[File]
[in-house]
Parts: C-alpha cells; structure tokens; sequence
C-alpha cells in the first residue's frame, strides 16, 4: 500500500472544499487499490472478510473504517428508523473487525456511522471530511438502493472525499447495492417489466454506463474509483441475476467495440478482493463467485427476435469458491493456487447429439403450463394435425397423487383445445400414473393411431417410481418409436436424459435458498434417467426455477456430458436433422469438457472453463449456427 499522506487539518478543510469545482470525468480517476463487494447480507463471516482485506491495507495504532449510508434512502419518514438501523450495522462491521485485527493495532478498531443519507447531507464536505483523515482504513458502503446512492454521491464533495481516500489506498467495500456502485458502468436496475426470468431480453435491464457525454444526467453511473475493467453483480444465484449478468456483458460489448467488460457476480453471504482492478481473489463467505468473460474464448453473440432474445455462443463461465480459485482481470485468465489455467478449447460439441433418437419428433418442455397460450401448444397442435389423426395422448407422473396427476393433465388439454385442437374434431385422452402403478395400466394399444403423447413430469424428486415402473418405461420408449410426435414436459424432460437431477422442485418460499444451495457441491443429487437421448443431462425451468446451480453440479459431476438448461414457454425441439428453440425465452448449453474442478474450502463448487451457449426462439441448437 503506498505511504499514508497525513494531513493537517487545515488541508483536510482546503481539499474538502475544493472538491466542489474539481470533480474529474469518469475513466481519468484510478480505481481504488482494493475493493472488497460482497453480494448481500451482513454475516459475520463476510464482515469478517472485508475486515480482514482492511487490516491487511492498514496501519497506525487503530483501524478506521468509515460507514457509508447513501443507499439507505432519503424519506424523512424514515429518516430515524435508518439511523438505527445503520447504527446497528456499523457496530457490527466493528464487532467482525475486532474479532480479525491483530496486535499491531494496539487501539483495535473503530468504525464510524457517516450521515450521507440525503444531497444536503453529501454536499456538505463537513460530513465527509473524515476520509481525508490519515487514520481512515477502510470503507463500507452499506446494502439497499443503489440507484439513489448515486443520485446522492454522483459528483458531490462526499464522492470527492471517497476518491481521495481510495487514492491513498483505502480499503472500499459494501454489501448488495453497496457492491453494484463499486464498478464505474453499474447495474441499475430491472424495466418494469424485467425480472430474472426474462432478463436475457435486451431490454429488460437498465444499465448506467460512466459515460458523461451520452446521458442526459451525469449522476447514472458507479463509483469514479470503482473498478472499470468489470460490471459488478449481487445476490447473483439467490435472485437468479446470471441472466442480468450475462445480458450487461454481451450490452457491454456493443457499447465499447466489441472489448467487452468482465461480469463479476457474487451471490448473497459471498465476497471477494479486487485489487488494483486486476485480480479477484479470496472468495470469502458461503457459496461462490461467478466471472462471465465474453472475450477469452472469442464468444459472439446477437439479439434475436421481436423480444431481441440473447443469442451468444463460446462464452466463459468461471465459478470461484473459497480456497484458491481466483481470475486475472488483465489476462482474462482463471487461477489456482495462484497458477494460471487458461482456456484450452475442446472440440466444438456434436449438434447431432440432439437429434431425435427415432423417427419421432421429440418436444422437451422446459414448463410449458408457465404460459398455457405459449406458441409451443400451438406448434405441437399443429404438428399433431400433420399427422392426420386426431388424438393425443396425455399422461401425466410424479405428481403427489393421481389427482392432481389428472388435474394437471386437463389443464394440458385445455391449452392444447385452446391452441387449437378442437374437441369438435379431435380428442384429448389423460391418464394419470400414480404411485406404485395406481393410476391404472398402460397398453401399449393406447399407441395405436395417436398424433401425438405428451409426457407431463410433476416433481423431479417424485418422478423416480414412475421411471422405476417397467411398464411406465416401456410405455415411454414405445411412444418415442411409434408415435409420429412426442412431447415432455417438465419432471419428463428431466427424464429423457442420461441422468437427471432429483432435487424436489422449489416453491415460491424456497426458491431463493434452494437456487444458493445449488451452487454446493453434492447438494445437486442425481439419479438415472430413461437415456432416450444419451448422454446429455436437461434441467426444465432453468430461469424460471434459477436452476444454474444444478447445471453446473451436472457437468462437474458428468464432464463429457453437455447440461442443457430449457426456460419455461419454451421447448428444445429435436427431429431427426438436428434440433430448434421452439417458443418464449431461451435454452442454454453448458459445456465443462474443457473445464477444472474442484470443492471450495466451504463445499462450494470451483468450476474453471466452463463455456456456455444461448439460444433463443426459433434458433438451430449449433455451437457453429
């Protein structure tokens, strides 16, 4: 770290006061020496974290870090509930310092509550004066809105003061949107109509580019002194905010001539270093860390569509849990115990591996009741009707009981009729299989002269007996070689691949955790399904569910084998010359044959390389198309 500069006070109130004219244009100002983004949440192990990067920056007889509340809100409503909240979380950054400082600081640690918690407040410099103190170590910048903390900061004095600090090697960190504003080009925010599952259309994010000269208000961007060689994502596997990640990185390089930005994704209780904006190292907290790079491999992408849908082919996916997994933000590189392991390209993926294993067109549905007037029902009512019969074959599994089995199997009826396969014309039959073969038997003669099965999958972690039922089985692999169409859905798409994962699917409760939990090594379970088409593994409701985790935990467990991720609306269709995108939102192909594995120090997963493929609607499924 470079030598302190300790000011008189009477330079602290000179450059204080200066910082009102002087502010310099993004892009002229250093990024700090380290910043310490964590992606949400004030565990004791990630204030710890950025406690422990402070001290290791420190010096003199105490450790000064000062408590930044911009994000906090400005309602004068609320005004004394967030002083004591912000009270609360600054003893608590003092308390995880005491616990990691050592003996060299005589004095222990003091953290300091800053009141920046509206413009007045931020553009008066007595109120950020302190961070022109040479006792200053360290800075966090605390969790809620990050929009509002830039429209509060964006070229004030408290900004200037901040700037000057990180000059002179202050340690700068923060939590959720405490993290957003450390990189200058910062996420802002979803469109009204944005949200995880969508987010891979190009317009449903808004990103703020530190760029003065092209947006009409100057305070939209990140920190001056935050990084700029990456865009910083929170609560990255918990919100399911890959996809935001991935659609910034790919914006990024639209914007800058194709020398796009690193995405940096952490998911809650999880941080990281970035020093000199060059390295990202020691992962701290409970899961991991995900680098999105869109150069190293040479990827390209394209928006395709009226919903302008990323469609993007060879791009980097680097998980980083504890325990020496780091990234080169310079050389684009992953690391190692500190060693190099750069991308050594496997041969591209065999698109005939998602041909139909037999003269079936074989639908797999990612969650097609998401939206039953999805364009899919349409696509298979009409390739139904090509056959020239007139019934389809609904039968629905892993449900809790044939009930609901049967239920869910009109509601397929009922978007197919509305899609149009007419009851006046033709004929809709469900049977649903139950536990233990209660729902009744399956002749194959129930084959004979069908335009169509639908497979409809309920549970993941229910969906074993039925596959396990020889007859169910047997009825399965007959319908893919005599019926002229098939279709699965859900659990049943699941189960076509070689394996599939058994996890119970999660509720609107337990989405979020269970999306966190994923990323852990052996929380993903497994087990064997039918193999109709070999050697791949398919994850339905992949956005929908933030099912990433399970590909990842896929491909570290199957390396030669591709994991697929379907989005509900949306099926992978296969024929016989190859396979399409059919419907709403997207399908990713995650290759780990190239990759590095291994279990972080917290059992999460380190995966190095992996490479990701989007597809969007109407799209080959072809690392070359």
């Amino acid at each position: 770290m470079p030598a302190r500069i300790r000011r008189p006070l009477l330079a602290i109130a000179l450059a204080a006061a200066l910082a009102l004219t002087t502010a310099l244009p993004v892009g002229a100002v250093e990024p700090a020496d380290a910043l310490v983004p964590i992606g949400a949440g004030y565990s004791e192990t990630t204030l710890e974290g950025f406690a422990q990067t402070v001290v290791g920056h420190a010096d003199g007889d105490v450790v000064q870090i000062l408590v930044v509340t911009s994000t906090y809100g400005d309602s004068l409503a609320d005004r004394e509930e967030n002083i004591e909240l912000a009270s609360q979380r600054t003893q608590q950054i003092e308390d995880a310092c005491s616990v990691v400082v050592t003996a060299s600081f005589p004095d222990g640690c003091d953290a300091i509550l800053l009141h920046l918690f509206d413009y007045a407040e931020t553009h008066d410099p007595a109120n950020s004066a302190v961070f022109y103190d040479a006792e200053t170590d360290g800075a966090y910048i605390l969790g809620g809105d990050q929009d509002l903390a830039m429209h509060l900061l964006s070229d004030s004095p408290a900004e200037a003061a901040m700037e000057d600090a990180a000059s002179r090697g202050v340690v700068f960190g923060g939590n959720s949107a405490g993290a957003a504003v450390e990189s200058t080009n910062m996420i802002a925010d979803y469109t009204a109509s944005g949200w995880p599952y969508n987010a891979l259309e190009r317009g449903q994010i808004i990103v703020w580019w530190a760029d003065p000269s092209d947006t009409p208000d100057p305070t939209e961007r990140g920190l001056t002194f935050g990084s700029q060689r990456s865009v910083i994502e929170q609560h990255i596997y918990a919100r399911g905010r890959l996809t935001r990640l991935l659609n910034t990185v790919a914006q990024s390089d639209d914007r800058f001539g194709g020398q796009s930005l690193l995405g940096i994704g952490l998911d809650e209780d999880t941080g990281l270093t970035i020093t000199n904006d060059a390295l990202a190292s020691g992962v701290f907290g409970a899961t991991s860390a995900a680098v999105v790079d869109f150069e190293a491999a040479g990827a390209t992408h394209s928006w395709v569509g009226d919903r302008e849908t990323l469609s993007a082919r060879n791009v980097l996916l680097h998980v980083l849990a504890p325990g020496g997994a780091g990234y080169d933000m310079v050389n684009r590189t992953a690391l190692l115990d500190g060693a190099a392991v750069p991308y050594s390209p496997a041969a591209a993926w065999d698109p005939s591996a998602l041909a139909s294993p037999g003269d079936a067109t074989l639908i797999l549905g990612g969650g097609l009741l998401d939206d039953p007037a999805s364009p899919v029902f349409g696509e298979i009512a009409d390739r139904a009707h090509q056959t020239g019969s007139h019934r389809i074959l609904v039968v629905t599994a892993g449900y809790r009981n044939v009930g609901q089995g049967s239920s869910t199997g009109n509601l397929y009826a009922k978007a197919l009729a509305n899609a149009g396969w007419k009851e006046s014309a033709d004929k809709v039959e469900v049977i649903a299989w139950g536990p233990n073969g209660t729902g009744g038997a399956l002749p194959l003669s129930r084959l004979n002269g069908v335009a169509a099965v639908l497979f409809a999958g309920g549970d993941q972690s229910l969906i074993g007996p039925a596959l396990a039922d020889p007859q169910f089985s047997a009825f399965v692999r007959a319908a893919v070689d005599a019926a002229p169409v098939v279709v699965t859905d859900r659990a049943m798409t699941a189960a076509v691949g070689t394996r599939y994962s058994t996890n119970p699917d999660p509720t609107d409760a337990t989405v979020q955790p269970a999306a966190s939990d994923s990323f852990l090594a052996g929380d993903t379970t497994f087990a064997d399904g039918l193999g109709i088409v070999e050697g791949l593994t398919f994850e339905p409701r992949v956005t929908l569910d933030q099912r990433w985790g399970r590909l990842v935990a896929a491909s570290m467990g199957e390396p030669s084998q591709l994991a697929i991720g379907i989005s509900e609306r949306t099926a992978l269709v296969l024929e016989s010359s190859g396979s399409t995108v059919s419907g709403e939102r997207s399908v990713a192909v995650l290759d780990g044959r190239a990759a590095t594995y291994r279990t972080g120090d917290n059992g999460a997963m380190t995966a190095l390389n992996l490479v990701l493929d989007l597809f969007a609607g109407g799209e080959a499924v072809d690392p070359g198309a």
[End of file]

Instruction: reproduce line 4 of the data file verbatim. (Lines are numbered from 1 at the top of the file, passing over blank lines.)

């Protein structure tokens, strides 16, 4: 770290006061020496974290870090509930310092509550004066809105003061949107109509580019002194905010001539270093860390569509849990115990591996009741009707009981009729299989002269007996070689691949955790399904569910084998010359044959390389198309 500069006070109130004219244009100002983004949440192990990067920056007889509340809100409503909240979380950054400082600081640690918690407040410099103190170590910048903390900061004095600090090697960190504003080009925010599952259309994010000269208000961007060689994502596997990640990185390089930005994704209780904006190292907290790079491999992408849908082919996916997994933000590189392991390209993926294993067109549905007037029902009512019969074959599994089995199997009826396969014309039959073969038997003669099965999958972690039922089985692999169409859905798409994962699917409760939990090594379970088409593994409701985790935990467990991720609306269709995108939102192909594995120090997963493929609607499924 470079030598302190300790000011008189009477330079602290000179450059204080200066910082009102002087502010310099993004892009002229250093990024700090380290910043310490964590992606949400004030565990004791990630204030710890950025406690422990402070001290290791420190010096003199105490450790000064000062408590930044911009994000906090400005309602004068609320005004004394967030002083004591912000009270609360600054003893608590003092308390995880005491616990990691050592003996060299005589004095222990003091953290300091800053009141920046509206413009007045931020553009008066007595109120950020302190961070022109040479006792200053360290800075966090605390969790809620990050929009509002830039429209509060964006070229004030408290900004200037901040700037000057990180000059002179202050340690700068923060939590959720405490993290957003450390990189200058910062996420802002979803469109009204944005949200995880969508987010891979190009317009449903808004990103703020530190760029003065092209947006009409100057305070939209990140920190001056935050990084700029990456865009910083929170609560990255918990919100399911890959996809935001991935659609910034790919914006990024639209914007800058194709020398796009690193995405940096952490998911809650999880941080990281970035020093000199060059390295990202020691992962701290409970899961991991995900680098999105869109150069190293040479990827390209394209928006395709009226919903302008990323469609993007060879791009980097680097998980980083504890325990020496780091990234080169310079050389684009992953690391190692500190060693190099750069991308050594496997041969591209065999698109005939998602041909139909037999003269079936074989639908797999990612969650097609998401939206039953999805364009899919349409696509298979009409390739139904090509056959020239007139019934389809609904039968629905892993449900809790044939009930609901049967239920869910009109509601397929009922978007197919509305899609149009007419009851006046033709004929809709469900049977649903139950536990233990209660729902009744399956002749194959129930084959004979069908335009169509639908497979409809309920549970993941229910969906074993039925596959396990020889007859169910047997009825399965007959319908893919005599019926002229098939279709699965859900659990049943699941189960076509070689394996599939058994996890119970999660509720609107337990989405979020269970999306966190994923990323852990052996929380993903497994087990064997039918193999109709070999050697791949398919994850339905992949956005929908933030099912990433399970590909990842896929491909570290199957390396030669591709994991697929379907989005509900949306099926992978296969024929016989190859396979399409059919419907709403997207399908990713995650290759780990190239990759590095291994279990972080917290059992999460380190995966190095992996490479990701989007597809969007109407799209080959072809690392070359």